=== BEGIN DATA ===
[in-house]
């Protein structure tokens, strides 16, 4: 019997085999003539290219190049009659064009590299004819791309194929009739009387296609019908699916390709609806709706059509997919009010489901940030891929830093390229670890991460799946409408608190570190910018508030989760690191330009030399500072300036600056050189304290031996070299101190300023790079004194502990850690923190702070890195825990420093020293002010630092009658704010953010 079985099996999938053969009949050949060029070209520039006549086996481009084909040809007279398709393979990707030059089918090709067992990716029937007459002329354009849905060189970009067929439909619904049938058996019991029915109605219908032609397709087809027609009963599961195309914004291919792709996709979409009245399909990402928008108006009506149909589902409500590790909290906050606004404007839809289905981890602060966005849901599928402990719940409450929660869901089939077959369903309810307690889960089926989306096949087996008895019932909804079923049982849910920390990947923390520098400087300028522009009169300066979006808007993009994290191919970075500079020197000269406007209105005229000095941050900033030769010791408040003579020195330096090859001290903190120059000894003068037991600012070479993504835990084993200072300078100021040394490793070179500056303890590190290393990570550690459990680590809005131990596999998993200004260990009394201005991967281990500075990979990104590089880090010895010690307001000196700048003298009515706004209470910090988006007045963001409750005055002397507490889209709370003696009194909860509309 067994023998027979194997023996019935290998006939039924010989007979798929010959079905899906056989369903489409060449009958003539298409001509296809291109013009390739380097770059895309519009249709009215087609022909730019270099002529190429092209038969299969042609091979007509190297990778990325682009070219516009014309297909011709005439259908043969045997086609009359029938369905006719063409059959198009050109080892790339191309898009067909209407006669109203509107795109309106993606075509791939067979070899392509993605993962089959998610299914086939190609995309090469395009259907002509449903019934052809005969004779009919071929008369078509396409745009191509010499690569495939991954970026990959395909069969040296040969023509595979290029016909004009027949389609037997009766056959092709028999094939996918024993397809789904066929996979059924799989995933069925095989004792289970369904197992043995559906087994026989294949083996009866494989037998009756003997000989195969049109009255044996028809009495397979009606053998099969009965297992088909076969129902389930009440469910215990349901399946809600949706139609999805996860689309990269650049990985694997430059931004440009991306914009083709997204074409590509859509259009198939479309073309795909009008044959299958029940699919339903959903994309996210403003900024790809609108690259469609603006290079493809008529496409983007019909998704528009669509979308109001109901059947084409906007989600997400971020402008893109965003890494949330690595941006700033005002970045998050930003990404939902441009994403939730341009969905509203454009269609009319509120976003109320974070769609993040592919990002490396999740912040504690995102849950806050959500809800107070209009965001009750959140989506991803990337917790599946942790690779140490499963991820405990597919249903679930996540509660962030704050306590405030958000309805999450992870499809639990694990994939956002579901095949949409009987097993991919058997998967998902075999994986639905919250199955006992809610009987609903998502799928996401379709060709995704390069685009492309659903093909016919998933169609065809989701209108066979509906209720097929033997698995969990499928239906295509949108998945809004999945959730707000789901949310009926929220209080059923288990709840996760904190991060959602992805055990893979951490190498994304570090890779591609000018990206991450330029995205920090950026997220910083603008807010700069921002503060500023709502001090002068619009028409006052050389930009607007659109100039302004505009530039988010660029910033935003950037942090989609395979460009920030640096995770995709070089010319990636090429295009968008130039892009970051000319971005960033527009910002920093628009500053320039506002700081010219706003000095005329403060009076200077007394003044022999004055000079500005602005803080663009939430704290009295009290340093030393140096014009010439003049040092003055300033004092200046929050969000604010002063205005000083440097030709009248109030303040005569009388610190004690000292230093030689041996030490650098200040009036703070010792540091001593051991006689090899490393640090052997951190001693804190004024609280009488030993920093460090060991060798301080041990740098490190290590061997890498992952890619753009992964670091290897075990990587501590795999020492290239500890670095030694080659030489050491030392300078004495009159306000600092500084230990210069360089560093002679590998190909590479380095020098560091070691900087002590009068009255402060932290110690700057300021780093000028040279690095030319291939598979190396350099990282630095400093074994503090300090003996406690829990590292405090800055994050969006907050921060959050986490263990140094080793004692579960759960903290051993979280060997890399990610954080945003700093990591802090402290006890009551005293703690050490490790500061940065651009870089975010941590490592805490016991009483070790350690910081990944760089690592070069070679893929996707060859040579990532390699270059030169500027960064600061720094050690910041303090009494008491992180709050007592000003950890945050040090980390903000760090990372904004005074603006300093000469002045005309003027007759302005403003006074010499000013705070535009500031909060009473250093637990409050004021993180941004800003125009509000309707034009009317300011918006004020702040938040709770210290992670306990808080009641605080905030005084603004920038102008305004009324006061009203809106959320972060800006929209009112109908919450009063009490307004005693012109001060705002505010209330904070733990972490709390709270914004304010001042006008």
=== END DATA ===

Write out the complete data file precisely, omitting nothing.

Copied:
[in-house]
């Protein structure tokens, strides 16, 4: 019997085999003539290219190049009659064009590299004819791309194929009739009387296609019908699916390709609806709706059509997919009010489901940030891929830093390229670890991460799946409408608190570190910018508030989760690191330009030399500072300036600056050189304290031996070299101190300023790079004194502990850690923190702070890195825990420093020293002010630092009658704010953010 079985099996999938053969009949050949060029070209520039006549086996481009084909040809007279398709393979990707030059089918090709067992990716029937007459002329354009849905060189970009067929439909619904049938058996019991029915109605219908032609397709087809027609009963599961195309914004291919792709996709979409009245399909990402928008108006009506149909589902409500590790909290906050606004404007839809289905981890602060966005849901599928402990719940409450929660869901089939077959369903309810307690889960089926989306096949087996008895019932909804079923049982849910920390990947923390520098400087300028522009009169300066979006808007993009994290191919970075500079020197000269406007209105005229000095941050900033030769010791408040003579020195330096090859001290903190120059000894003068037991600012070479993504835990084993200072300078100021040394490793070179500056303890590190290393990570550690459990680590809005131990596999998993200004260990009394201005991967281990500075990979990104590089880090010895010690307001000196700048003298009515706004209470910090988006007045963001409750005055002397507490889209709370003696009194909860509309 067994023998027979194997023996019935290998006939039924010989007979798929010959079905899906056989369903489409060449009958003539298409001509296809291109013009390739380097770059895309519009249709009215087609022909730019270099002529190429092209038969299969042609091979007509190297990778990325682009070219516009014309297909011709005439259908043969045997086609009359029938369905006719063409059959198009050109080892790339191309898009067909209407006669109203509107795109309106993606075509791939067979070899392509993605993962089959998610299914086939190609995309090469395009259907002509449903019934052809005969004779009919071929008369078509396409745009191509010499690569495939991954970026990959395909069969040296040969023509595979290029016909004009027949389609037997009766056959092709028999094939996918024993397809789904066929996979059924799989995933069925095989004792289970369904197992043995559906087994026989294949083996009866494989037998009756003997000989195969049109009255044996028809009495397979009606053998099969009965297992088909076969129902389930009440469910215990349901399946809600949706139609999805996860689309990269650049990985694997430059931004440009991306914009083709997204074409590509859509259009198939479309073309795909009008044959299958029940699919339903959903994309996210403003900024790809609108690259469609603006290079493809008529496409983007019909998704528009669509979308109001109901059947084409906007989600997400971020402008893109965003890494949330690595941006700033005002970045998050930003990404939902441009994403939730341009969905509203454009269609009319509120976003109320974070769609993040592919990002490396999740912040504690995102849950806050959500809800107070209009965001009750959140989506991803990337917790599946942790690779140490499963991820405990597919249903679930996540509660962030704050306590405030958000309805999450992870499809639990694990994939956002579901095949949409009987097993991919058997998967998902075999994986639905919250199955006992809610009987609903998502799928996401379709060709995704390069685009492309659903093909016919998933169609065809989701209108066979509906209720097929033997698995969990499928239906295509949108998945809004999945959730707000789901949310009926929220209080059923288990709840996760904190991060959602992805055990893979951490190498994304570090890779591609000018990206991450330029995205920090950026997220910083603008807010700069921002503060500023709502001090002068619009028409006052050389930009607007659109100039302004505009530039988010660029910033935003950037942090989609395979460009920030640096995770995709070089010319990636090429295009968008130039892009970051000319971005960033527009910002920093628009500053320039506002700081010219706003000095005329403060009076200077007394003044022999004055000079500005602005803080663009939430704290009295009290340093030393140096014009010439003049040092003055300033004092200046929050969000604010002063205005000083440097030709009248109030303040005569009388610190004690000292230093030689041996030490650098200040009036703070010792540091001593051991006689090899490393640090052997951190001693804190004024609280009488030993920093460090060991060798301080041990740098490190290590061997890498992952890619753009992964670091290897075990990587501590795999020492290239500890670095030694080659030489050491030392300078004495009159306000600092500084230990210069360089560093002679590998190909590479380095020098560091070691900087002590009068009255402060932290110690700057300021780093000028040279690095030319291939598979190396350099990282630095400093074994503090300090003996406690829990590292405090800055994050969006907050921060959050986490263990140094080793004692579960759960903290051993979280060997890399990610954080945003700093990591802090402290006890009551005293703690050490490790500061940065651009870089975010941590490592805490016991009483070790350690910081990944760089690592070069070679893929996707060859040579990532390699270059030169500027960064600061720094050690910041303090009494008491992180709050007592000003950890945050040090980390903000760090990372904004005074603006300093000469002045005309003027007759302005403003006074010499000013705070535009500031909060009473250093637990409050004021993180941004800003125009509000309707034009009317300011918006004020702040938040709770210290992670306990808080009641605080905030005084603004920038102008305004009324006061009203809106959320972060800006929209009112109908919450009063009490307004005693012109001060705002505010209330904070733990972490709390709270914004304010001042006008």